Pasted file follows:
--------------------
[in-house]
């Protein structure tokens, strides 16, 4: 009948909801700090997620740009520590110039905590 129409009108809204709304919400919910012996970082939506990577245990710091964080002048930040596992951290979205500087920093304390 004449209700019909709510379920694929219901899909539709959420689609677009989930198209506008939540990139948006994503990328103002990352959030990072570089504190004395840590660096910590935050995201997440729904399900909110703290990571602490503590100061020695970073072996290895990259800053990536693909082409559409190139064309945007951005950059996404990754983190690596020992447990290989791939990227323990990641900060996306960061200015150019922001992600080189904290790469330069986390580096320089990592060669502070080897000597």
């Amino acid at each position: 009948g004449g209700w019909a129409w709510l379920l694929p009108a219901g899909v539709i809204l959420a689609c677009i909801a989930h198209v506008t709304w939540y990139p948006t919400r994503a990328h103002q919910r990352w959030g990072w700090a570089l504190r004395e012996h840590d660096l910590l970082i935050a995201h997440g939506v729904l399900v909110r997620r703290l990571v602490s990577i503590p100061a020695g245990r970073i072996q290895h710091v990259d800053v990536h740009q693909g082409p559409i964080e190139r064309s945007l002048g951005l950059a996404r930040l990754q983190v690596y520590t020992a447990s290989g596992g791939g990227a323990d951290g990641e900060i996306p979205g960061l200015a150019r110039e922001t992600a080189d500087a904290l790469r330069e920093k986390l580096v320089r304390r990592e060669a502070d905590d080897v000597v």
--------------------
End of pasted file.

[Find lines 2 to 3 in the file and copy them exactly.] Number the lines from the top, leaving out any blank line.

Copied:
């Protein structure tokens, strides 16, 4: 009948909801700090997620740009520590110039905590 129409009108809204709304919400919910012996970082939506990577245990710091964080002048930040596992951290979205500087920093304390 004449209700019909709510379920694929219901899909539709959420689609677009989930198209506008939540990139948006994503990328103002990352959030990072570089504190004395840590660096910590935050995201997440729904399900909110703290990571602490503590100061020695970073072996290895990259800053990536693909082409559409190139064309945007951005950059996404990754983190690596020992447990290989791939990227323990990641900060996306960061200015150019922001992600080189904290790469330069986390580096320089990592060669502070080897000597």
């Amino acid at each position: 009948g004449g209700w019909a129409w709510l379920l694929p009108a219901g899909v539709i809204l959420a689609c677009i909801a989930h198209v506008t709304w939540y990139p948006t919400r994503a990328h103002q919910r990352w959030g990072w700090a570089l504190r004395e012996h840590d660096l910590l970082i935050a995201h997440g939506v729904l399900v909110r997620r703290l990571v602490s990577i503590p100061a020695g245990r970073i072996q290895h710091v990259d800053v990536h740009q693909g082409p559409i964080e190139r064309s945007l002048g951005l950059a996404r930040l990754q983190v690596y520590t020992a447990s290989g596992g791939g990227a323990d951290g990641e900060i996306p979205g960061l200015a150019r110039e922001t992600a080189d500087a904290l790469r330069e920093k986390l580096v320089r304390r990592e060669a502070d905590d080897v000597v």